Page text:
- sprintf(“%#x”, 456) #=> “0x1c8” – Value is same as the above. However, the hexadecimal value is preceded by the hexadecimal notation “0x”
- sprintf(“%+x”, -456) #=> “-1c8” – Prints the negative sign before the hexadecimal value.
- sprintf(“%x”, -123) #=> “..f85” – The value printed is the two’s complement of the decimal value. Also note that it is preceded by “..f”
- sprintf(“%#x”, -123) #=> “0x..f85” – The result is same as above. However, the hexadecimal notation precedes the result.
- sprintf(“%#x”, 0) #=> “0” – Since it’s a zero value, the hexadecimal notation is not used.
- sprintf(“%X”, 456) #=> “1C8” – This command prints uppercase letters in the result.
- sprintf(“%#X”, 456) #=> “0X1C8” –The hexadecimal value is printed using uppercase and is also preceded by the hexadecimal notation in uppercase.
To return binary values- %b and % B are used
- sprintf(“%b”, 456) #=> “111001000”- Prints the binary value of the decimal integer
- sprintf(“%#b”, 456) #=> “0b111001000” – Prints the binary value prefixed by binary notation “0b”
- sprintf(“%+b”, -456) #=> “-111001000”- Prints the binary value prefixed by minus sign
- sprintf(“%b”, -123) #=> “..10000101” – Prints the twos complement of the decimal integer prefixed by “..1”
- sprintf(“%#b”, -123) #=> “0b..10000101” – same as above example and prefixed by binary notation “0b”.
- sprintf(“%#b”, 0) #=> “0”- since the decimal is zero the result is not prefixed by binary notation “0b”.
- sprintf(“%B”, 123) #=> “111001000”- prints the binary value of the decimal integer
- sprintf(“%#B”, 123) #=> “0B111001000”- Prints the binary value prefixed by binary notation in upper case letters“0B”
To return exponential – %e is used for exponential format
- sprintf(“%.0e”, 1) #=> “1e+00”- converts floating point number into exponential notation
- sprintf(“%#.0e”, 1) #=> “1.e+00”- same as above example and includes the decimal point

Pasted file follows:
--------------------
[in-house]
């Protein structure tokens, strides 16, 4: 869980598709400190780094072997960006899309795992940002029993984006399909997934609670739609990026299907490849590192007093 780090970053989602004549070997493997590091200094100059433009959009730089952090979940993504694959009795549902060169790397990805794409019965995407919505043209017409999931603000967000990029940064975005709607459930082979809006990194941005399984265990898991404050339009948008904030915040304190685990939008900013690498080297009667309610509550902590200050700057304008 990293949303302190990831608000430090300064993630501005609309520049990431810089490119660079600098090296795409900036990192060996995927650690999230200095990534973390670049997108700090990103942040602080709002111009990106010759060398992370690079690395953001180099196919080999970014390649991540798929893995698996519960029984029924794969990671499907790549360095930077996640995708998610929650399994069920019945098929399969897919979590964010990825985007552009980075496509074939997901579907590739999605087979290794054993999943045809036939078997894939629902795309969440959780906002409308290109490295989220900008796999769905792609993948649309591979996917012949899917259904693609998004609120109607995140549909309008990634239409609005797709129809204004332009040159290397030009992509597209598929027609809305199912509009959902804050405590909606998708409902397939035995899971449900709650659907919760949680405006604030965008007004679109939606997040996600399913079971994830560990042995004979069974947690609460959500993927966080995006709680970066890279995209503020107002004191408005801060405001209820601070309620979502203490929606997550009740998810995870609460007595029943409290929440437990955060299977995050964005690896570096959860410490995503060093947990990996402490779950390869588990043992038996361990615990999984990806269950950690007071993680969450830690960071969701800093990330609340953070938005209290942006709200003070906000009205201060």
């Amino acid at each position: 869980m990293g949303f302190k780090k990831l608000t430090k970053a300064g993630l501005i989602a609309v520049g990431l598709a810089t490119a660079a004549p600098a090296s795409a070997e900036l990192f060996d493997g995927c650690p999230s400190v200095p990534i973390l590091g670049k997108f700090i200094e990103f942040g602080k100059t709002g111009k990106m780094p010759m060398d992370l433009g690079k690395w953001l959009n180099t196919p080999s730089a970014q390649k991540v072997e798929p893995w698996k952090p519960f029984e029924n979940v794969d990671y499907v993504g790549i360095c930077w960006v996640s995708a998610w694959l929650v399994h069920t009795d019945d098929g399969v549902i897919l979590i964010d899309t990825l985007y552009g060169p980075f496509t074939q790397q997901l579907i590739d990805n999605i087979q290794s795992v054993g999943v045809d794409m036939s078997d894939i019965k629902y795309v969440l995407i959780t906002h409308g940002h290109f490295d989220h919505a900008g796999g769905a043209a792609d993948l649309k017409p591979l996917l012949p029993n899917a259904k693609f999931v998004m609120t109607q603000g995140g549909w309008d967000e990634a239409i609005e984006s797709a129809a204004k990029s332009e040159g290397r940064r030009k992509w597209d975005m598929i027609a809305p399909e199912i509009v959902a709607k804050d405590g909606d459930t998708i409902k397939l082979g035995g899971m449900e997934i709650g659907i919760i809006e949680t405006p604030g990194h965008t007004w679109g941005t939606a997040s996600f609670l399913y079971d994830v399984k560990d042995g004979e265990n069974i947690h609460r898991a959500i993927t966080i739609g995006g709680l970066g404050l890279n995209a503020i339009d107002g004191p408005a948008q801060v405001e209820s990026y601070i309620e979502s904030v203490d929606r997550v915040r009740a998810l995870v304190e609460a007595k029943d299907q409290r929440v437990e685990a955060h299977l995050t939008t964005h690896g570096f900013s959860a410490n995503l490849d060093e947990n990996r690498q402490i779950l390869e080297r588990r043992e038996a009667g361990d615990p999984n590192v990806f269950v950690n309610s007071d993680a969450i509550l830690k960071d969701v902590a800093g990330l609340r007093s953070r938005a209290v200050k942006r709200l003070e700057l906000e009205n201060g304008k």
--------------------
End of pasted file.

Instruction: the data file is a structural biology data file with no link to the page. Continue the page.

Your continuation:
% f and %g is used to print floating point values.
- sprintf(“%.0f”, 1234) #=> “1234”
- sprintf(“%#.0f”, 1234) #=> “1234.”- The use of # in the argument causes the decimal point to be displayed
- sprintf(“%g”, 456.7) #=> “456.7”
- sprintf(“%#g”, 456.7) #=> “456.700” The use of # in the argument causes the decimal point to be displayed. Also it disables the lowest zeros being stripped
- sprintf(“%g”, 456789) #=> “456789”
- sprintf(“%#g”, 456789) #=> “456789.” The use of # in the argument causes the decimal point to be displayed.
The field width is optional. The field may be followed by a period and a precision. It specifies the minimum number of characters which will come in the spaces.
- sprintf(“%20d”, 456) #=> ” 456″ The width of the result is 20 for this example and the examples which follow.
- sprintf(“%+20d”, 456) #=> ” +456″ The plus sign is included in the result.
- sprintf(“%020d”, 456) #=> “00000000000000000456” The spaces are all replaced by instances of the zero integer.
- sprintf(“%+020d”, 456) #=> “+0000000000000000456” – result is same as above but prefixed by the plus sign.
- sprintf(“% 020d”, 456) #=> ” 0000000000000000456″- result prefixed by space character
- sprintf(“%-20d”, 456) #=> “456 ” In this result the value is displayed in the beginning followed by specified width of spaces
- sprintf(“%-+20d”, 456) #=> “+456 “Same as above example but prefixed by plus sign
- sprintf(“%- 20d”, 456) #=> ” 456 “result prefixed by space character
The sprintf function is a versatile and useful function which helps the programmer to display the output appropriately. Go through the examples above to get exposure to the power and range of this function. We strongly encourage you to experiment and try these code snippets on your own. That’s the best way to learn. You can also take this special course designed to help you learn Ruby from scratch. It’s a good way to start and find your element. Once you’re more comfortable and read to move to the next level, you can take this advanced Ruby course to gain mastery!